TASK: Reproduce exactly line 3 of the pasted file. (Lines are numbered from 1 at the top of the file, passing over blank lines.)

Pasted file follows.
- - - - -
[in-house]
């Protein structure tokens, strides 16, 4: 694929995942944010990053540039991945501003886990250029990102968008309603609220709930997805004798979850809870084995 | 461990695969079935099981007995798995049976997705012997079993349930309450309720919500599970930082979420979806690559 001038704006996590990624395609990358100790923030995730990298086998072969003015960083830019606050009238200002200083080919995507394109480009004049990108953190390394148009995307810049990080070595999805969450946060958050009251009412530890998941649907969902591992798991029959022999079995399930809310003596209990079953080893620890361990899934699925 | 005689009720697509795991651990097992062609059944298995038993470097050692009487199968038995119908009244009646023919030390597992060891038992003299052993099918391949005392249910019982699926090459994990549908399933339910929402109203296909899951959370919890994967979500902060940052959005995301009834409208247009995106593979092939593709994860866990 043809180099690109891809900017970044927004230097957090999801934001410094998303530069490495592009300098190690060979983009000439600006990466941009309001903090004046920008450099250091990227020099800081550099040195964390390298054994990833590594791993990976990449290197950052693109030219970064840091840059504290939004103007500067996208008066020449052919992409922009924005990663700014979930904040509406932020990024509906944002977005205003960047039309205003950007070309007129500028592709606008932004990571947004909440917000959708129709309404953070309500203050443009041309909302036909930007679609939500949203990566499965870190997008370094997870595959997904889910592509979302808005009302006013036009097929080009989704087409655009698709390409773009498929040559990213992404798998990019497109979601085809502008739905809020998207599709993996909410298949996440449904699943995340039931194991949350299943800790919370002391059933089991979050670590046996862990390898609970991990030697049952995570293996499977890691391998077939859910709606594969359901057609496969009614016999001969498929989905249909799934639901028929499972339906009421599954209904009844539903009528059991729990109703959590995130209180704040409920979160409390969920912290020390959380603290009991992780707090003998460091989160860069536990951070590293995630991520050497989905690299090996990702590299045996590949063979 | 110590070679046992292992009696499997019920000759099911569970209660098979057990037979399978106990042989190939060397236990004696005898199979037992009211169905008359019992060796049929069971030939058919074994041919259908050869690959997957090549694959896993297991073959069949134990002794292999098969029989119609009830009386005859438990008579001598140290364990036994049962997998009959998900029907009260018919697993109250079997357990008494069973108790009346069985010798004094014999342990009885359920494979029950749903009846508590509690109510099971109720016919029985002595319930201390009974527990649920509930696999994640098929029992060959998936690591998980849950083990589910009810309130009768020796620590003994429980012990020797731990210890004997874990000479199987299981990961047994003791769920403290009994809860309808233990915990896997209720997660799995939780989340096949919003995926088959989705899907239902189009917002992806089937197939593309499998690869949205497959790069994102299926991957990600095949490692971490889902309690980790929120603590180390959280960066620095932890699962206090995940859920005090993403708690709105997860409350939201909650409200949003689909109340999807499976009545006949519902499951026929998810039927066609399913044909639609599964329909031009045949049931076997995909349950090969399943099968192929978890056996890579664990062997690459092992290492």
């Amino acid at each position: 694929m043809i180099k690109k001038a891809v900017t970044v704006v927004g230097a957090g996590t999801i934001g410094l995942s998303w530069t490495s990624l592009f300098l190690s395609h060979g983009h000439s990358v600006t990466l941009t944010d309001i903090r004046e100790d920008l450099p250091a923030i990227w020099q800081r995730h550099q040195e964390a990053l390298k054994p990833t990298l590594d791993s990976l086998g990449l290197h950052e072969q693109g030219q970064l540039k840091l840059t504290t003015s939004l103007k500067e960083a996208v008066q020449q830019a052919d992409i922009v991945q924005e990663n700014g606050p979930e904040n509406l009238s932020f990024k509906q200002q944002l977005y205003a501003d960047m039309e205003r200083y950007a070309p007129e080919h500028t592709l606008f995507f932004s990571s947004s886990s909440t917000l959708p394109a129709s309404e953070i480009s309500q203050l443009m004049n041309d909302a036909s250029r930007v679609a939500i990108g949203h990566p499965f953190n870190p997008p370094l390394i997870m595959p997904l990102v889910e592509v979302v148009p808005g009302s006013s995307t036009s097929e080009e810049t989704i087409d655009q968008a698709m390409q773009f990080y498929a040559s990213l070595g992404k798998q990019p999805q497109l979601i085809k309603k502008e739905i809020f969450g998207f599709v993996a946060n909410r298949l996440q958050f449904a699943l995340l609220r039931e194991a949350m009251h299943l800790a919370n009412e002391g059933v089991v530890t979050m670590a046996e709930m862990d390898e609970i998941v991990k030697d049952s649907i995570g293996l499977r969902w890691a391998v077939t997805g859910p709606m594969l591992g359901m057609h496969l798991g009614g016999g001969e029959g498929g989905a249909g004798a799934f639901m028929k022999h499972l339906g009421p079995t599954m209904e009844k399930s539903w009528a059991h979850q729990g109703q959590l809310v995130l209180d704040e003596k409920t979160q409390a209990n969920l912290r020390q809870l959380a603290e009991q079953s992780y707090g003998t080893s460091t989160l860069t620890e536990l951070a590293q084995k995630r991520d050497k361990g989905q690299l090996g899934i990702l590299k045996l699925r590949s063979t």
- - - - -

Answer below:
């Amino acid at each position: 694929m043809i180099k690109k001038a891809v900017t970044v704006v927004g230097a957090g996590t999801i934001g410094l995942s998303w530069t490495s990624l592009f300098l190690s395609h060979g983009h000439s990358v600006t990466l941009t944010d309001i903090r004046e100790d920008l450099p250091a923030i990227w020099q800081r995730h550099q040195e964390a990053l390298k054994p990833t990298l590594d791993s990976l086998g990449l290197h950052e072969q693109g030219q970064l540039k840091l840059t504290t003015s939004l103007k500067e960083a996208v008066q020449q830019a052919d992409i922009v991945q924005e990663n700014g606050p979930e904040n509406l009238s932020f990024k509906q200002q944002l977005y205003a501003d960047m039309e205003r200083y950007a070309p007129e080919h500028t592709l606008f995507f932004s990571s947004s886990s909440t917000l959708p394109a129709s309404e953070i480009s309500q203050l443009m004049n041309d909302a036909s250029r930007v679609a939500i990108g949203h990566p499965f953190n870190p997008p370094l390394i997870m595959p997904l990102v889910e592509v979302v148009p808005g009302s006013s995307t036009s097929e080009e810049t989704i087409d655009q968008a698709m390409q773009f990080y498929a040559s990213l070595g992404k798998q990019p999805q497109l979601i085809k309603k502008e739905i809020f969450g998207f599709v993996a946060n909410r298949l996440q958050f449904a699943l995340l609220r039931e194991a949350m009251h299943l800790a919370n009412e002391g059933v089991v530890t979050m670590a046996e709930m862990d390898e609970i998941v991990k030697d049952s649907i995570g293996l499977r969902w890691a391998v077939t997805g859910p709606m594969l591992g359901m057609h496969l798991g009614g016999g001969e029959g498929g989905a249909g004798a799934f639901m028929k022999h499972l339906g009421p079995t599954m209904e009844k399930s539903w009528a059991h979850q729990g109703q959590l809310v995130l209180d704040e003596k409920t979160q409390a209990n969920l912290r020390q809870l959380a603290e009991q079953s992780y707090g003998t080893s460091t989160l860069t620890e536990l951070a590293q084995k995630r991520d050497k361990g989905q690299l090996g899934i990702l590299k045996l699925r590949s063979t």